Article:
The Fat Man of Cancerby Chris Battle, survivor on November 23, 2010
In the beginning it did not occur to me to question my doctors. When I first limped into the emergency room precious little entered my mind at all save the paranoid fear that my wife had slipped carburetor fluid into my cereal. My insides were writhing. I was a little unhinged. My scalp wet with sweat. I did not dismiss the idea that a vicious little man, preternaturally tiny at birth, had crept into my small intestines and was attempting to wrench the juice out of my appendix for some kind of exotic cocktail.
With a CT scan in hand, the emergency room physician assured me that there was neither man nor beast gorging on my internal organs. It was something else. It was me. It was rebellious cells of my own making gone mad with ambition, attempting to create entirely new organs of unknown evolutionary purpose.
“You have a tumor in your kidney,” he said. “About the size of my fist.”
He held up his fist.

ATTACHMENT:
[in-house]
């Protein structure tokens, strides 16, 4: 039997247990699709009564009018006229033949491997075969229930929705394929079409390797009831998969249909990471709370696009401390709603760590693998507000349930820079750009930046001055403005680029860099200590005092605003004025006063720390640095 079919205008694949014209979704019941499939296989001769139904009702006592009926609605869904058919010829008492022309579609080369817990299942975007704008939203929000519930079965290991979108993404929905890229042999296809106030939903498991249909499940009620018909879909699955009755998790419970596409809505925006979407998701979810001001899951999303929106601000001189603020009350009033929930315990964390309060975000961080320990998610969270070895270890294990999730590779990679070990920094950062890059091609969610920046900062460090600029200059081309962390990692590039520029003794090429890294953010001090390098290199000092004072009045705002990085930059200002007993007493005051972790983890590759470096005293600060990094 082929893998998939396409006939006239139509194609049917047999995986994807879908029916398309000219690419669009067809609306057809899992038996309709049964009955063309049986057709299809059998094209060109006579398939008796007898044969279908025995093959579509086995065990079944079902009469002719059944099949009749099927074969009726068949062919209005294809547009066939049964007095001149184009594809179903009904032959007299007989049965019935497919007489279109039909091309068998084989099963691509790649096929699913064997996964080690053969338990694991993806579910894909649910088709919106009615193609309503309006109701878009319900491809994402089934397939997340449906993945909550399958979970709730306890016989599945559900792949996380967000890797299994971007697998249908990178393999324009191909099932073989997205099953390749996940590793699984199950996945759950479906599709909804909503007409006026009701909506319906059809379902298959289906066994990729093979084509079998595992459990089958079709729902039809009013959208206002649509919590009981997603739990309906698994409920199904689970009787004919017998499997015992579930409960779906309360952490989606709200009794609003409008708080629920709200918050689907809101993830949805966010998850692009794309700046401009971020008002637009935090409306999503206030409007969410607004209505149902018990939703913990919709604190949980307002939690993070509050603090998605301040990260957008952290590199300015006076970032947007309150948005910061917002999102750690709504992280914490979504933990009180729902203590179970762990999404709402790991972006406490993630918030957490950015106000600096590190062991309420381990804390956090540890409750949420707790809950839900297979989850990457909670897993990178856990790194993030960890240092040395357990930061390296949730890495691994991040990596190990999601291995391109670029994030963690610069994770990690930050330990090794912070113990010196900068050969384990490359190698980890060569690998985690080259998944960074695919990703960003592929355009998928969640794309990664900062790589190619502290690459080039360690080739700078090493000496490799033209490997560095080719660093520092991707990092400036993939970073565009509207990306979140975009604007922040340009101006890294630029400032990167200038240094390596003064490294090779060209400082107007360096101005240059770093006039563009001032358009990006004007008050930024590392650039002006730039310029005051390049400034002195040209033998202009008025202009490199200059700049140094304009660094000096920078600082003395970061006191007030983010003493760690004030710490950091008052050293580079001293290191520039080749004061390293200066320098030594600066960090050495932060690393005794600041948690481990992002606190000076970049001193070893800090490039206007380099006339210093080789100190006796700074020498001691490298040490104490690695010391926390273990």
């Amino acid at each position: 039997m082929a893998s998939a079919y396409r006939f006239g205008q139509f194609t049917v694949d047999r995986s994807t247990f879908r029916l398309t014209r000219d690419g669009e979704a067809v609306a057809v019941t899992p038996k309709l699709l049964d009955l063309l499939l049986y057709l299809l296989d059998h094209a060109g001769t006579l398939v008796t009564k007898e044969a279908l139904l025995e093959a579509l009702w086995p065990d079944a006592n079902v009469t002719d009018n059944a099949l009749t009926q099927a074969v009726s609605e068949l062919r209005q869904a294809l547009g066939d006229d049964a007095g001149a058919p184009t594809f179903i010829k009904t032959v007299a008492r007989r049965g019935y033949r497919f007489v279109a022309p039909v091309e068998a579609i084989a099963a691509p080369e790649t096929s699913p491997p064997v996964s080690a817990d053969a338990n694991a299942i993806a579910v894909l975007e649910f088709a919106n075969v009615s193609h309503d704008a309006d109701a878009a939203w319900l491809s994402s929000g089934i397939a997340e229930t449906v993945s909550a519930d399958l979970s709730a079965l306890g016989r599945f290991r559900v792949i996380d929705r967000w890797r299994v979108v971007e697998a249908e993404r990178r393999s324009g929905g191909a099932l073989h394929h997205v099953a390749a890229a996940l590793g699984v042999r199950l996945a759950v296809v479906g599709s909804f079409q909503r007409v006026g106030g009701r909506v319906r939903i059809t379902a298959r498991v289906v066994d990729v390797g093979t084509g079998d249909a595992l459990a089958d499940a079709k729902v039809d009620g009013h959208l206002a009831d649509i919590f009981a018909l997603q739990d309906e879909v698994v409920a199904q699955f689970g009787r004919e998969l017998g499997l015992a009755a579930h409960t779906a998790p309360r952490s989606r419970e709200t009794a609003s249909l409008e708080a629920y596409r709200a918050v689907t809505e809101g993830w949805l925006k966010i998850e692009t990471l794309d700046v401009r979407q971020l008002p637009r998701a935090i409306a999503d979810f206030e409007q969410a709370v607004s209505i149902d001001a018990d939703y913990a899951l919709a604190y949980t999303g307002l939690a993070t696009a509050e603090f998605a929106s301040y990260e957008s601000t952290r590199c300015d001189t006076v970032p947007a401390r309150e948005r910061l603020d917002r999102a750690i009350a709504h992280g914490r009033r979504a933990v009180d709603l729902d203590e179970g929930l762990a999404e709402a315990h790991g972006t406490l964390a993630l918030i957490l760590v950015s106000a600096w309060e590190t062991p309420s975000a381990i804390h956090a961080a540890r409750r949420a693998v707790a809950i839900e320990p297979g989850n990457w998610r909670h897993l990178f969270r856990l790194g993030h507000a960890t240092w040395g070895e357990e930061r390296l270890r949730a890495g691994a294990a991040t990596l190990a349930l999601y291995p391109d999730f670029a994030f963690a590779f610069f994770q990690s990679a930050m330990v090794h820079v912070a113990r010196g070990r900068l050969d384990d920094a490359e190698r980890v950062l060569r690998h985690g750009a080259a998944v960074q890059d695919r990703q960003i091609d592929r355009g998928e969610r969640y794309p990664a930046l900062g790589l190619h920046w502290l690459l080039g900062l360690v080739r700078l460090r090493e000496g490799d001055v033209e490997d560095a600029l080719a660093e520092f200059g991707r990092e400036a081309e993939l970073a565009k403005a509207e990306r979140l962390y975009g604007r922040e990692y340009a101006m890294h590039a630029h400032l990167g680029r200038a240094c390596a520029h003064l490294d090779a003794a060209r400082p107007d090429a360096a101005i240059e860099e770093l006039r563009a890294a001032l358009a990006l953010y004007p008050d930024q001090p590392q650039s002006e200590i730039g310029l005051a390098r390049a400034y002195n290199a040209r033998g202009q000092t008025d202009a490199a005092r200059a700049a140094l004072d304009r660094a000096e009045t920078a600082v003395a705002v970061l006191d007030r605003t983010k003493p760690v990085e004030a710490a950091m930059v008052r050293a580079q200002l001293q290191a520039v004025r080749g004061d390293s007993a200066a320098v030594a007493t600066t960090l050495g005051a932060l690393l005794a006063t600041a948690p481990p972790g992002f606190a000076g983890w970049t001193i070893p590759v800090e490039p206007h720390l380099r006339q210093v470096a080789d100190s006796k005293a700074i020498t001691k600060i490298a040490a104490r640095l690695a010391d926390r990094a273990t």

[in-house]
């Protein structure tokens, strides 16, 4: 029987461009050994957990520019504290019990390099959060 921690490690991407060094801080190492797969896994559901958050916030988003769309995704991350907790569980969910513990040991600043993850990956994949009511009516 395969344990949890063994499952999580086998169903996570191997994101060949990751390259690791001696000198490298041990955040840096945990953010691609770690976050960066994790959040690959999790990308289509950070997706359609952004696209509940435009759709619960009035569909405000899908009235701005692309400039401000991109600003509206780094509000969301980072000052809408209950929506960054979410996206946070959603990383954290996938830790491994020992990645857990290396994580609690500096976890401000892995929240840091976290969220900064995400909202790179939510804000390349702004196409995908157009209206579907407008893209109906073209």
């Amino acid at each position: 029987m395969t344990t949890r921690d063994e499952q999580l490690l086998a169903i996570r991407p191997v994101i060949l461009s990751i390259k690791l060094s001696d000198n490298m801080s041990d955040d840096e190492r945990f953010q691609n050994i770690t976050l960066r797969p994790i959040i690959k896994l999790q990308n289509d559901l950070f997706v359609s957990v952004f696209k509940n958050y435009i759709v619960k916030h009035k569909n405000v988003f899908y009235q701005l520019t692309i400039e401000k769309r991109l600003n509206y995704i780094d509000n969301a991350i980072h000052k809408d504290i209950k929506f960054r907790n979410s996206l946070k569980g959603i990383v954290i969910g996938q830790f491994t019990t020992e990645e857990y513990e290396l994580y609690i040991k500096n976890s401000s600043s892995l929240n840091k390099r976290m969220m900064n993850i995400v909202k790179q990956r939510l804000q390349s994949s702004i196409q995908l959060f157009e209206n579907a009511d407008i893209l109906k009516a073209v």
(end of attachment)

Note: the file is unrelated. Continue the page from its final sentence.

He was a large man.
“The kidney needs to come out immediately.”
The rainbow of pain meds did soothe the holocaust in my abdomen but did little to ease my paranoia. What kind of sick bastard says such things to a guy when he’s already down? Was he harvesting organs for the Chinese black market? Could I trust a man in a white coat and receding hairline? The sweat on my forehead began to bubble.
And another thing – did this guy just tell me I had cancer?
Editor’s Note: The above is an opening excerpt from Chris Battle’s essay “The Fat Man of Cancer,” which describes the encounters of him and his wife as they navigate a field of doctors and advice and treatment options after his diagnosis of Renal Cell Carcinoma. The article was first published in Arkansas Life magazine .